The way of St. Francis: and ‘my own way’

Posted: October 3, 2016 in faith based, religion, spiritual care, spirituality
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As meaningful as the story of St. Francis’ conversion is, I have always struggled to understand how his way of imitating Christ, by becoming a beggar, relates to the living of my own life.  One day my struggle ended…

This article is an excerpt from “Simple Contemplative Spirituality” written by Charles W. Sidoti, BCC:

For Christians, the life of Jesus, while he walked the earth, is the greatest example of a life lived as God’s steward. This is why many of the spiritual masters instruct us to imitate Christ. St. Paul, in his letter to the Corinthians, advises, “Be imitators of me, in so far as I in turn am an imitator of Christ” (1 Corinthians 11:1).

One of the most striking examples of someone imitating Jesus in his own life is found in the conversion story of St. Francis of Assisi. I was profoundly touched by Franco Zeffirelli’s 1972 film, Brother Sun Sister Moon, which tells this storyThe movie portrays how, in imitation of Christ, St. Francis renounces all his worldly possessions and his noble family name, Bernardone, and leaves the city of Assisi – naked and free from his past in order to live an ascetic and simple life as a man of God and nature. For St. Francis, imitating Christ meant taking literally Jesus’ reply to the rich young man who had questioned him about how to gain eternal life. Jesus answered, “If you want to be perfect, go, sell your possessions and give to the poor…then come, follow me” (Matthew 9:21).

According to legend, St. Francis became a beggar because he believed that Jesus and his followers were beggars. In his mind the conception of the Order of Friars Minor was quite simple; it was the literal, deliberate imitation of the life of Christ and his Apostles as described in the Gospels. St. Francis was eventually granted a personal audience with Pope Innocent the Third. At this meeting, the simplicity of St. Francis’ life of poverty, chastity, and obedience received the Pope’s blessing, giving birth to the Catholic Franciscan Order in 1210. Many men and women today have identified with the Franciscan way of imitating Christ. Some do so through vowing to live a life of poverty, chastity, and obedience by formally joining the Franciscan Order or one of many other religious communities. The vowed life is a blessed and honorable vocation for those called to imitate Jesus in this way.

As meaningful as the story of St. Francis’ conversion is, I have always struggled to understand how his way of imitating Christ, by becoming a beggar, relates to the living of my own life. I appreciate the call to live a simple life of faith, joyful hope, and trust, but to be honest, selling all of my possessions and giving the money to the poor is not what I feel called to do. And yet, I know in my heart that all of us are called to imitate the life of Christ.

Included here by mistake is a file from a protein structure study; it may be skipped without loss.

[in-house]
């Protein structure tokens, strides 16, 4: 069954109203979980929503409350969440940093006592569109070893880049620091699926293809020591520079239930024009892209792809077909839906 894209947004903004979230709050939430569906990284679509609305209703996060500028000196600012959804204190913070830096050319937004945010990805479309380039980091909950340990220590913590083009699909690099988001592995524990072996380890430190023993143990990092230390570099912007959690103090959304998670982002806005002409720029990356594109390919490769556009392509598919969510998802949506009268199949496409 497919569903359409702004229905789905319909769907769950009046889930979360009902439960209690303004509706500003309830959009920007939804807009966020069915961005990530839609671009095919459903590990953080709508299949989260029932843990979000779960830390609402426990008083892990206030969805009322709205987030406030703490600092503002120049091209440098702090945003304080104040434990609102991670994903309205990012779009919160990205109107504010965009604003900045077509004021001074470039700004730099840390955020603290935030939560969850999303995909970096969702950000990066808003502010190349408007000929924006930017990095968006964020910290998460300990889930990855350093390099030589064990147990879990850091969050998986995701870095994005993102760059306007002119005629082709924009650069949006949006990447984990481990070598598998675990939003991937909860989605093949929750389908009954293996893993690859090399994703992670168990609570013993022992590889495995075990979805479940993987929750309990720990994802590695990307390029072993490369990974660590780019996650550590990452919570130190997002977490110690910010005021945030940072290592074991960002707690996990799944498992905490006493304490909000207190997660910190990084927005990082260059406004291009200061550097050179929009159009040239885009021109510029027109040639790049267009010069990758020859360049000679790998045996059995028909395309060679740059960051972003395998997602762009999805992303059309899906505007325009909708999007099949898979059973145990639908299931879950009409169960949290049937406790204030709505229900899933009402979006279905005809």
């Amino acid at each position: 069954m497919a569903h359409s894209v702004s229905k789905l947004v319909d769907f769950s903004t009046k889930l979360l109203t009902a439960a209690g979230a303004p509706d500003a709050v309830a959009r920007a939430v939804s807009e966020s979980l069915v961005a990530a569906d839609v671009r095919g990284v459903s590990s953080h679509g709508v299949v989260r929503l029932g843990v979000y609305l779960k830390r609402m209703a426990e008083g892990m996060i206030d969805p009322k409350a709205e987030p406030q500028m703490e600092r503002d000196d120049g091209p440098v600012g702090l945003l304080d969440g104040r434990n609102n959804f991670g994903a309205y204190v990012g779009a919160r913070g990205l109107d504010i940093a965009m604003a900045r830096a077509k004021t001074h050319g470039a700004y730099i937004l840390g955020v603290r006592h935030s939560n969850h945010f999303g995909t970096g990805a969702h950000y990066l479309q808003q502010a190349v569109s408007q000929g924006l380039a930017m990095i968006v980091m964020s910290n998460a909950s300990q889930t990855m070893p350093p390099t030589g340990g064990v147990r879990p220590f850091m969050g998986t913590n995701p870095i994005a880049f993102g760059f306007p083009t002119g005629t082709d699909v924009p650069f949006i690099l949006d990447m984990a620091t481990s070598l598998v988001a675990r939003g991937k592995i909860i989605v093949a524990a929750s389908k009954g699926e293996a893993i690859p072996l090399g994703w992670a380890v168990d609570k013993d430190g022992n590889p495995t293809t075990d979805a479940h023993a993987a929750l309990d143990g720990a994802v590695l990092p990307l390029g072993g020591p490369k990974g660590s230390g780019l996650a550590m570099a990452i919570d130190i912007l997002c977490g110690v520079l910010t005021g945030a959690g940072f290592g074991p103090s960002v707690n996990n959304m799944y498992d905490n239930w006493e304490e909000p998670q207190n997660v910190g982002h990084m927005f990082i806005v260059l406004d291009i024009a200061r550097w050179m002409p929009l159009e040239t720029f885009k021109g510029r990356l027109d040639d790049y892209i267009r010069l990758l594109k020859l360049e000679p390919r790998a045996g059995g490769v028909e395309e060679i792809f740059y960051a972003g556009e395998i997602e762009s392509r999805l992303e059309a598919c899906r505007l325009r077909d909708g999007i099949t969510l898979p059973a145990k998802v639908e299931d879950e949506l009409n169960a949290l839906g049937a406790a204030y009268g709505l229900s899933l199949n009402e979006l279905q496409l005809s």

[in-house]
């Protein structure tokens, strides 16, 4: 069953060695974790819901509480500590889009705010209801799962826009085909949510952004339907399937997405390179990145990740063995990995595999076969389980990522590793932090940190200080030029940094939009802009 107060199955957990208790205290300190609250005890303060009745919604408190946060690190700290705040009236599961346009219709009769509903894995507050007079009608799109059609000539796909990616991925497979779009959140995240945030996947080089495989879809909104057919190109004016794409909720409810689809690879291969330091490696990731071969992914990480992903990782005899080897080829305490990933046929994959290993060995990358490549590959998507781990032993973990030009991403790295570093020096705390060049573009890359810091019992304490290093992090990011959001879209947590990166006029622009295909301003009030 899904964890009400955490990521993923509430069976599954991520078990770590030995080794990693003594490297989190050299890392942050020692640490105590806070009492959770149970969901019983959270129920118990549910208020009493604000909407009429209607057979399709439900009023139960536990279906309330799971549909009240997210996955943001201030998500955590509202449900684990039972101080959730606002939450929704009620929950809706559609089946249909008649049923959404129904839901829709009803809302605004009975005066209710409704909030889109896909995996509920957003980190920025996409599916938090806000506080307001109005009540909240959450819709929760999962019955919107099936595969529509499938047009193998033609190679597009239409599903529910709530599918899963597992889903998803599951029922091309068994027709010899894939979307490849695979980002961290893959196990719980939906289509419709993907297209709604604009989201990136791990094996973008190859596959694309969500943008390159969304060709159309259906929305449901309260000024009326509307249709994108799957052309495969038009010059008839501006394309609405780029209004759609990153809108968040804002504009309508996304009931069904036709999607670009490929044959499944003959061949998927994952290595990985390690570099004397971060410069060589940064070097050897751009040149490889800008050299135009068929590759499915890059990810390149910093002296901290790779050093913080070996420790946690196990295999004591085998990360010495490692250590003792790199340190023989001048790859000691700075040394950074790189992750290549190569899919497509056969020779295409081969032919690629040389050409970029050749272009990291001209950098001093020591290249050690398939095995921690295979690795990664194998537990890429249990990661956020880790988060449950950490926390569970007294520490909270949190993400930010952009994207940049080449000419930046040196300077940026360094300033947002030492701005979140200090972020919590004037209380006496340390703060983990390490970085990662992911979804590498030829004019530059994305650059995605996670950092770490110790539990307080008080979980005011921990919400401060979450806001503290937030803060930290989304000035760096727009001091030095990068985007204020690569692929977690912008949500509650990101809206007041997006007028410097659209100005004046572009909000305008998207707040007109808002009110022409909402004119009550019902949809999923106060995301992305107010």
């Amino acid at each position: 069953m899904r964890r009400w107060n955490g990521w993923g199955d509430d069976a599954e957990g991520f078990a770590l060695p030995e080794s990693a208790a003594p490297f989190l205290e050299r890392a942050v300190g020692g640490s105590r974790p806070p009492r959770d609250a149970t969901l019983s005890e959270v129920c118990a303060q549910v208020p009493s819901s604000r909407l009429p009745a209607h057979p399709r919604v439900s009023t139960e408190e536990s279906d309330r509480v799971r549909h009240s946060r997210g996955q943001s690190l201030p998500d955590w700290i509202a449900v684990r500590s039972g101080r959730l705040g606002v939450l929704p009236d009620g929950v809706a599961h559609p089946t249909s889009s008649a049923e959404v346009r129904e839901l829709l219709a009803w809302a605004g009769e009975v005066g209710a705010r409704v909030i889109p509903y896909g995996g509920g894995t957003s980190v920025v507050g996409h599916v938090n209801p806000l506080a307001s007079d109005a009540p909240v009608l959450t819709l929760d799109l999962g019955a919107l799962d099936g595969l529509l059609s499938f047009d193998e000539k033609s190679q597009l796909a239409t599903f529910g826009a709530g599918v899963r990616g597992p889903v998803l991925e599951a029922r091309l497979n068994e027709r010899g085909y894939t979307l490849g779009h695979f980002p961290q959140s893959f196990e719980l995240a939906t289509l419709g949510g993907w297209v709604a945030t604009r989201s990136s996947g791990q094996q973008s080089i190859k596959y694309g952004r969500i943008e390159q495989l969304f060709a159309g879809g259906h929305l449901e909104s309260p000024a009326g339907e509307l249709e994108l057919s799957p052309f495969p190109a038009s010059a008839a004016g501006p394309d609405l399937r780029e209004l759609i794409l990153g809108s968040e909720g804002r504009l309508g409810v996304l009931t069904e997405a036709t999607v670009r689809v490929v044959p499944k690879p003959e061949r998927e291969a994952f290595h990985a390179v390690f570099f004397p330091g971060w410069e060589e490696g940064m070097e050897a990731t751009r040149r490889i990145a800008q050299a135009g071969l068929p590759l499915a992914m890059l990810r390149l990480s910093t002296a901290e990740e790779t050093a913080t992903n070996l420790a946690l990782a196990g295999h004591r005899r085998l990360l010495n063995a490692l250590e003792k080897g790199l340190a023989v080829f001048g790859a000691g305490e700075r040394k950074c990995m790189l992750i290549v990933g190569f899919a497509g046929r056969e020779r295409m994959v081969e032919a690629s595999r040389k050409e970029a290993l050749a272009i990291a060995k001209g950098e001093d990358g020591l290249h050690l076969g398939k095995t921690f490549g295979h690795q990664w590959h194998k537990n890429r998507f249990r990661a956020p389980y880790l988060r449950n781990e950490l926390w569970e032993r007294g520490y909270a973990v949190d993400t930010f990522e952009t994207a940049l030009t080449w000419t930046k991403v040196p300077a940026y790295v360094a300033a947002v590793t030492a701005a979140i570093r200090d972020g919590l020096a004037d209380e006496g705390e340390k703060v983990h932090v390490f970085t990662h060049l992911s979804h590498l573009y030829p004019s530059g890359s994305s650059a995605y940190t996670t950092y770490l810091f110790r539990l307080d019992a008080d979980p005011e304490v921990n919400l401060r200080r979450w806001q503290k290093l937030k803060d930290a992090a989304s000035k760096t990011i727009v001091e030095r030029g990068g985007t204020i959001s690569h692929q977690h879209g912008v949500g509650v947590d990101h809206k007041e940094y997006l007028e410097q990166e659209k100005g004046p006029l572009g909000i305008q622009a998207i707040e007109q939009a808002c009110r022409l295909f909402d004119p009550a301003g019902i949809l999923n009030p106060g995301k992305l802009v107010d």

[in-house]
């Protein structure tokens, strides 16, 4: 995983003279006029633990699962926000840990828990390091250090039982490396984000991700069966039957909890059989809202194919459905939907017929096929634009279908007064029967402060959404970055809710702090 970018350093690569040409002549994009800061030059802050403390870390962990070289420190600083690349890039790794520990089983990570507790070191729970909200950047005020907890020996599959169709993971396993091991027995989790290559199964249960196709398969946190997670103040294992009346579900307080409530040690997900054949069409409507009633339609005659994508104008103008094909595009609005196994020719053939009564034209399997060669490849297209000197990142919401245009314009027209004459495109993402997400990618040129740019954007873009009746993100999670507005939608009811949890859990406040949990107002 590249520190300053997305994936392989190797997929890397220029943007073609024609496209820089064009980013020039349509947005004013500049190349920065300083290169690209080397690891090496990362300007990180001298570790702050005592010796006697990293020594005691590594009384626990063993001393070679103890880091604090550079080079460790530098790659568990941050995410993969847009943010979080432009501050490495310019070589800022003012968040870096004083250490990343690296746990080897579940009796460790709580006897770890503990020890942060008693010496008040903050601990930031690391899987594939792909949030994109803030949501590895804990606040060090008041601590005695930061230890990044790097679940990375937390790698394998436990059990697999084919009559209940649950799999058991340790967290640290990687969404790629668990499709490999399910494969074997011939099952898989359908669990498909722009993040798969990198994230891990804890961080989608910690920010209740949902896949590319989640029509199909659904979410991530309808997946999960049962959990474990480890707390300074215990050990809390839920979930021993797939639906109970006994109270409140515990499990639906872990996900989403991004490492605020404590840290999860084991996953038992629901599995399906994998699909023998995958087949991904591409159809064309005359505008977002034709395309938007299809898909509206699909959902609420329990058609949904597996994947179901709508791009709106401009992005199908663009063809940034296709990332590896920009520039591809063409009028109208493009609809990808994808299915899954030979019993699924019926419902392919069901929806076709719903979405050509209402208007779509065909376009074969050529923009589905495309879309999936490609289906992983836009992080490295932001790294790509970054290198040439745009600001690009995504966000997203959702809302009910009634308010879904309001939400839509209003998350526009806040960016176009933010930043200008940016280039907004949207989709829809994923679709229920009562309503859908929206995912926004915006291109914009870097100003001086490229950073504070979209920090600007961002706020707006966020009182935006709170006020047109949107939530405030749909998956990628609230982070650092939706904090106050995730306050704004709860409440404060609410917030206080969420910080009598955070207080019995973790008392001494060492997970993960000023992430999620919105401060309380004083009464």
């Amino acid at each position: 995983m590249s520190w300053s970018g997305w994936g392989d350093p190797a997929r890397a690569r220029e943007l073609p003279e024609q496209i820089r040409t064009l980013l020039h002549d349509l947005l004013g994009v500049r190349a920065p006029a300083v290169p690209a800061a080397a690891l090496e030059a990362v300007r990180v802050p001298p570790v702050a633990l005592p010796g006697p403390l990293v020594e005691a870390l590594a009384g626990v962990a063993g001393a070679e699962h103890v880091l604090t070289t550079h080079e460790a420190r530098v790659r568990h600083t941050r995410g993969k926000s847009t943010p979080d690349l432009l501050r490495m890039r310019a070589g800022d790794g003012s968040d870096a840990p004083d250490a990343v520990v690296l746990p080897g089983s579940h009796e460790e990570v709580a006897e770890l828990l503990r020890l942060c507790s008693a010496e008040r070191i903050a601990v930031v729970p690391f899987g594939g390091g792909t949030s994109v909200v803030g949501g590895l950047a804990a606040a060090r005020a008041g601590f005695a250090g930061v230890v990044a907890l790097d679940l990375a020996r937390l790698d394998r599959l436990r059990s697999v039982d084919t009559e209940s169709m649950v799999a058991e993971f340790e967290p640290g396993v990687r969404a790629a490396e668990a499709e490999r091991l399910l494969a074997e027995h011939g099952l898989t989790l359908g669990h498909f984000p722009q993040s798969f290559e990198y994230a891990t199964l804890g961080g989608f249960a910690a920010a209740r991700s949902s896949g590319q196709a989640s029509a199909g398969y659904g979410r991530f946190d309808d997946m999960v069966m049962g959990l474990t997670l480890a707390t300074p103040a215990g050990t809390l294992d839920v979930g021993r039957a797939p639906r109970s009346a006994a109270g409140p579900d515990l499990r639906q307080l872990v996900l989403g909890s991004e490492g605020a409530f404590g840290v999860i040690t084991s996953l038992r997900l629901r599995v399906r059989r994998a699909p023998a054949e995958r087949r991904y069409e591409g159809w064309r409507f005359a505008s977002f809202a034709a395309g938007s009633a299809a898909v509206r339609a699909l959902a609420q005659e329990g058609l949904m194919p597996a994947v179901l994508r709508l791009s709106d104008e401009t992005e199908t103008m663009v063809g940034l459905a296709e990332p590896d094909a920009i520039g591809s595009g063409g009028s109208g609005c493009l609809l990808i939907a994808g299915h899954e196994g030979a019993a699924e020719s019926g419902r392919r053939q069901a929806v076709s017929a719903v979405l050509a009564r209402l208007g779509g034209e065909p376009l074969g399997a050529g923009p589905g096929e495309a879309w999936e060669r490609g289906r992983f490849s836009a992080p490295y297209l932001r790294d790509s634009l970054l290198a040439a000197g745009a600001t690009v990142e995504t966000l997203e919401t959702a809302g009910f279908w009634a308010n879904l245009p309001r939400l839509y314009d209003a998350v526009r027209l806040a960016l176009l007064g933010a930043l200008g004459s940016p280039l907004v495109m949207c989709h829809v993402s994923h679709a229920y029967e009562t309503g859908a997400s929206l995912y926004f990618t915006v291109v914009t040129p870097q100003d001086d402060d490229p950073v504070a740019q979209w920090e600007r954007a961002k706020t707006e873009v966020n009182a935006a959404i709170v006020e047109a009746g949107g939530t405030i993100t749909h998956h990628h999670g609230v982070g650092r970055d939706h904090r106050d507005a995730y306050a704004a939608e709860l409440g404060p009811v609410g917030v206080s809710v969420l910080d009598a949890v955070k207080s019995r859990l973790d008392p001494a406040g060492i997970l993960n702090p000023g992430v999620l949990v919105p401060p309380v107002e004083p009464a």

One day my struggle ended. I experienced a paradigm shift in the way in which I understand what it means to imitate Christ, when I read the words of famous Catholic writer, Father Henri Nouwen, in his book, The Wounded Healer:

When the imitation of Christ does not mean to live a life like Christ, but to live your life as authentically as Christ lived his, then there are many ways and forms in which a man or woman can be a Christian.

In the light of Nouwen’s words, I have come to understand the call to imitate the life of Jesus in my own life in a new way. The deeper spiritual meaning of Christian stewardship became clearer to me. Nouwen’s perspective on what it means to imitate Christ finds Biblical support in the Apostle Paul’s teaching about the Mystical Body of Christ, “There are many different gifts, but it is always the same Spirit; … different forms of activity, but in everybody it is the same God who is at work in them all…” (1 Corinthians 12:4).

The Contemplative Connection:

What we are called to imitate in the life of Jesus is his commitment to being the authentic and uniquely gifted person that God calls each one of us to be and to freely share that giftedness with others. Responding with openness and trust to that call is where the concept of stewardship touches us personally. Prayerfully invite the Holy Spirit more fully into your life to help you to discover and be the person God is calling you to be, and to share the unique gifts that you bring to the Mystical Body of Christ, which is alive in our world.



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